It's been over a week since IISc’s breakthrough on superconductivity has again created news.
This time the research supervisor-student duo of the Solid State and Structural Chemistry Department came out with a clarification on a paper they posted on ‘arXiv’ last year claiming that they had found superconductivity in ambient temperature and pressure.
Why is this important? Let's have a rundown.
The authors of the paper, Anshu Pandey and Dev Kumar Thappa, both research scholars at IISc, claimed that they had discovered superconducting behaviour at room temperature and pressure in a nanostructured composite material of silver and gold – formed by embedding silver nanoparticles in a gold matrix.
What is a superconductor?
Superconductors are materials that exhibit perfect conductivity to electricity and perfect diamagnetism.
Perfect conductivity here means zero resistance to electricity and thereby zero power loss. Whereas perfect diamagnetism implies strong repulsion when a magnetic field is applied.
Thus, superconductivity has, since its discovery by Dutch scientist Kammerlingh Onnes in 1911, been a holy grail in material science - it gives the possibility of generating, transmitting and utilising electrical energy without any loss.
The fact that such materials exhibits strong diamagnetism means that we could generate very strong forces that can work against gravity; for instance, you can have a bearing that is both frictionless and contactless.
These strong forces can even be utilised for fast ground transportation of trains. In fact, superconducting trains can travel at very high speeds without any contact with the ground, i.e., trains can be levitated above the ground.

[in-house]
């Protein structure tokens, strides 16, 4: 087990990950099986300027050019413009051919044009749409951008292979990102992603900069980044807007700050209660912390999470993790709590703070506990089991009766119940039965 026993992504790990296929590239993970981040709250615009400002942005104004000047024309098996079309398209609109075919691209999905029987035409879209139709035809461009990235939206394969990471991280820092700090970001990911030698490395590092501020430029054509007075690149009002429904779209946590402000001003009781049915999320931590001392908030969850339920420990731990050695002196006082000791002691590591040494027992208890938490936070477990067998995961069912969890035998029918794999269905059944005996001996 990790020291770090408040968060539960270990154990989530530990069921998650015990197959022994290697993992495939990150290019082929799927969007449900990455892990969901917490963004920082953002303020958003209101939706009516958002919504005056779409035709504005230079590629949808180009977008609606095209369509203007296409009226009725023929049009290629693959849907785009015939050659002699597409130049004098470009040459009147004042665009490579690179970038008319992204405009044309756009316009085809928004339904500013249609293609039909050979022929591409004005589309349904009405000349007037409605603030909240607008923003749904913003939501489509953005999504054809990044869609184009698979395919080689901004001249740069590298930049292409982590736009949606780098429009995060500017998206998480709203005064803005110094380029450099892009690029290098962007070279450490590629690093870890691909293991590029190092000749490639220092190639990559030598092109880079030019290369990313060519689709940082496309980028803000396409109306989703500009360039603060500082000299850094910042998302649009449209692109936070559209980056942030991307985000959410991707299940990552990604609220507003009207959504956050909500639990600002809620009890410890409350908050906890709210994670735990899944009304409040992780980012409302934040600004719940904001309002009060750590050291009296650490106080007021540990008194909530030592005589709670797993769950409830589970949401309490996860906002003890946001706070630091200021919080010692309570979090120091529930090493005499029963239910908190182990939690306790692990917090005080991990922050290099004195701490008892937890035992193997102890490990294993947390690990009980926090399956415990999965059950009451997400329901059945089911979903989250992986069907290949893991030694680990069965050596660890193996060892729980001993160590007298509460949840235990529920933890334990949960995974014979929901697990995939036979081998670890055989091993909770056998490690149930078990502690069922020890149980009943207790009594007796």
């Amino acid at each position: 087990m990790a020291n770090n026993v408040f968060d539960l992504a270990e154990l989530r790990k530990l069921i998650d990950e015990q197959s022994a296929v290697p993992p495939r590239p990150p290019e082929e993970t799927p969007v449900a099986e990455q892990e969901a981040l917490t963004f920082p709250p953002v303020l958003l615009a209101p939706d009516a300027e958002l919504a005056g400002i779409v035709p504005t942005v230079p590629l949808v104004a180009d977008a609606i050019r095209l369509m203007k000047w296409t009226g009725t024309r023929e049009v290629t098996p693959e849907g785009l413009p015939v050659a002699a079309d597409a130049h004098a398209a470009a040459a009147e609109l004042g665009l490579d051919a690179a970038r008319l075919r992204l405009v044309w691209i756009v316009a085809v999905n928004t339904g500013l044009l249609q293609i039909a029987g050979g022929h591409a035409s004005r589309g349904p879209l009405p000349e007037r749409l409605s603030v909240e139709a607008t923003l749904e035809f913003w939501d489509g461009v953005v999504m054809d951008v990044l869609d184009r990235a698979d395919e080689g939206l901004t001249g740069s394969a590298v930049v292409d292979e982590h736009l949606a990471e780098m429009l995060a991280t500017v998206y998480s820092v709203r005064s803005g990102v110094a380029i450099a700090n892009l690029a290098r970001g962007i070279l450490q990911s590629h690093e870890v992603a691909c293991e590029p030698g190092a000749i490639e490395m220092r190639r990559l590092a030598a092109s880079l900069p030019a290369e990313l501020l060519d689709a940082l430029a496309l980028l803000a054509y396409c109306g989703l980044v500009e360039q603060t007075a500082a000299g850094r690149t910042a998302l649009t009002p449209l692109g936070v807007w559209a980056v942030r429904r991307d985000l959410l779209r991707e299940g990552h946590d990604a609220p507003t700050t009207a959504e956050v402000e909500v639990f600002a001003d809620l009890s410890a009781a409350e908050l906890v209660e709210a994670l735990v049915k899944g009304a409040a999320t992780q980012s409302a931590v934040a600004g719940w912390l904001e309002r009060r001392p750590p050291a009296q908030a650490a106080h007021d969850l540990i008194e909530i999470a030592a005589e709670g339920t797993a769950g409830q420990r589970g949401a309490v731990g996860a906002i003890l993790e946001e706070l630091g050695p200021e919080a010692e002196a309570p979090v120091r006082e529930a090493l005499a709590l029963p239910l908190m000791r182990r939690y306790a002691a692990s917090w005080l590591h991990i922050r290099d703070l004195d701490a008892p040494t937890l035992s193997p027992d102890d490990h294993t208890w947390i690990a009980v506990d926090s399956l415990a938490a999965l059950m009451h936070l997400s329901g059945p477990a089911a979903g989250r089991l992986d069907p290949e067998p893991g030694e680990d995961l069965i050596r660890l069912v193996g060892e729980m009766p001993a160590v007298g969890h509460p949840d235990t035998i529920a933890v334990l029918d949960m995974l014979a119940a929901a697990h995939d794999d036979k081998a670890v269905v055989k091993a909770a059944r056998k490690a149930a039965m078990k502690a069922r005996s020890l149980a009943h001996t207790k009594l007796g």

You might think that life would be so easy with superconductors. No. The prospect of superconductors also comes with a lot of conditions.
Materials that exhibit this property have only done so when cooled to sufficiently low temperatures close to absolute zero (0 Kelvin or -273.15 celsius). Achieving this level of temperature is highly expensive and, at the same time, an energy consuming process.
That is why material science experts have always tried various combinations of metals and other elements to achieve superconductivity at higher temperatures.
Given that, the claim by the IISc research scholars last year then took the entire science community by surprise.
Many initially dismissed the claim, pointing out insufficiency in details and indicating flaws in the data.
However, this time they have revised their claim with more measurements and an elaborate team, standing by the claim they made earlier.
So if they are able to categorically prove their claim of having observed superconductivity at ambient temperature and pressure in a nanostructured gold-silver composite material, this will revolutionise electrical transmission and high speed transportation worldwide, and India can hold its head high for that, with maybe even a physics Nobel for the taking.
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